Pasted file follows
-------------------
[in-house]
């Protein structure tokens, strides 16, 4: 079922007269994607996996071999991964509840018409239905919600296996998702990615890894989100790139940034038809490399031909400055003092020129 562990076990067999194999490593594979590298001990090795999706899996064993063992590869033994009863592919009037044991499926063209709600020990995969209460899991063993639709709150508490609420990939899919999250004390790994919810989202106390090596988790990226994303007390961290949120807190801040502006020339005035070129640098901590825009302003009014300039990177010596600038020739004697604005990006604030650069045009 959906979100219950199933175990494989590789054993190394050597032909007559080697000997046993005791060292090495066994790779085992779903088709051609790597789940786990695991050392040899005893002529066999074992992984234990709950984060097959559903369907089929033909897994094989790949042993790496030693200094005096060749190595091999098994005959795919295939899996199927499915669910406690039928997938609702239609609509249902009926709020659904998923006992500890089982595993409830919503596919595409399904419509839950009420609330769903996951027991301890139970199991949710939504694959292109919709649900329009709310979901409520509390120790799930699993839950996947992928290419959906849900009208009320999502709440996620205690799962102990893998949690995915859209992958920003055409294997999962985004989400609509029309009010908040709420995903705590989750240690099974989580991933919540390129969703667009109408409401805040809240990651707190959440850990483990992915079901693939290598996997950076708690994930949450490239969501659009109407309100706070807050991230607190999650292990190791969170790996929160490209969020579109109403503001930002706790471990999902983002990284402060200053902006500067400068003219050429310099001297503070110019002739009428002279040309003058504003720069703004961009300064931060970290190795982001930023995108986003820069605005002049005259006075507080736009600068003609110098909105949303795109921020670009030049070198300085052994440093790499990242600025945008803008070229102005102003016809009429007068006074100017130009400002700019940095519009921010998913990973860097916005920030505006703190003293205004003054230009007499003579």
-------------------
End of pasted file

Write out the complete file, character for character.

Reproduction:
[in-house]
């Protein structure tokens, strides 16, 4: 079922007269994607996996071999991964509840018409239905919600296996998702990615890894989100790139940034038809490399031909400055003092020129 562990076990067999194999490593594979590298001990090795999706899996064993063992590869033994009863592919009037044991499926063209709600020990995969209460899991063993639709709150508490609420990939899919999250004390790994919810989202106390090596988790990226994303007390961290949120807190801040502006020339005035070129640098901590825009302003009014300039990177010596600038020739004697604005990006604030650069045009 959906979100219950199933175990494989590789054993190394050597032909007559080697000997046993005791060292090495066994790779085992779903088709051609790597789940786990695991050392040899005893002529066999074992992984234990709950984060097959559903369907089929033909897994094989790949042993790496030693200094005096060749190595091999098994005959795919295939899996199927499915669910406690039928997938609702239609609509249902009926709020659904998923006992500890089982595993409830919503596919595409399904419509839950009420609330769903996951027991301890139970199991949710939504694959292109919709649900329009709310979901409520509390120790799930699993839950996947992928290419959906849900009208009320999502709440996620205690799962102990893998949690995915859209992958920003055409294997999962985004989400609509029309009010908040709420995903705590989750240690099974989580991933919540390129969703667009109408409401805040809240990651707190959440850990483990992915079901693939290598996997950076708690994930949450490239969501659009109407309100706070807050991230607190999650292990190791969170790996929160490209969020579109109403503001930002706790471990999902983002990284402060200053902006500067400068003219050429310099001297503070110019002739009428002279040309003058504003720069703004961009300064931060970290190795982001930023995108986003820069605005002049005259006075507080736009600068003609110098909105949303795109921020670009030049070198300085052994440093790499990242600025945008803008070229102005102003016809009429007068006074100017130009400002700019940095519009921010998913990973860097916005920030505006703190003293205004003054230009007499003579």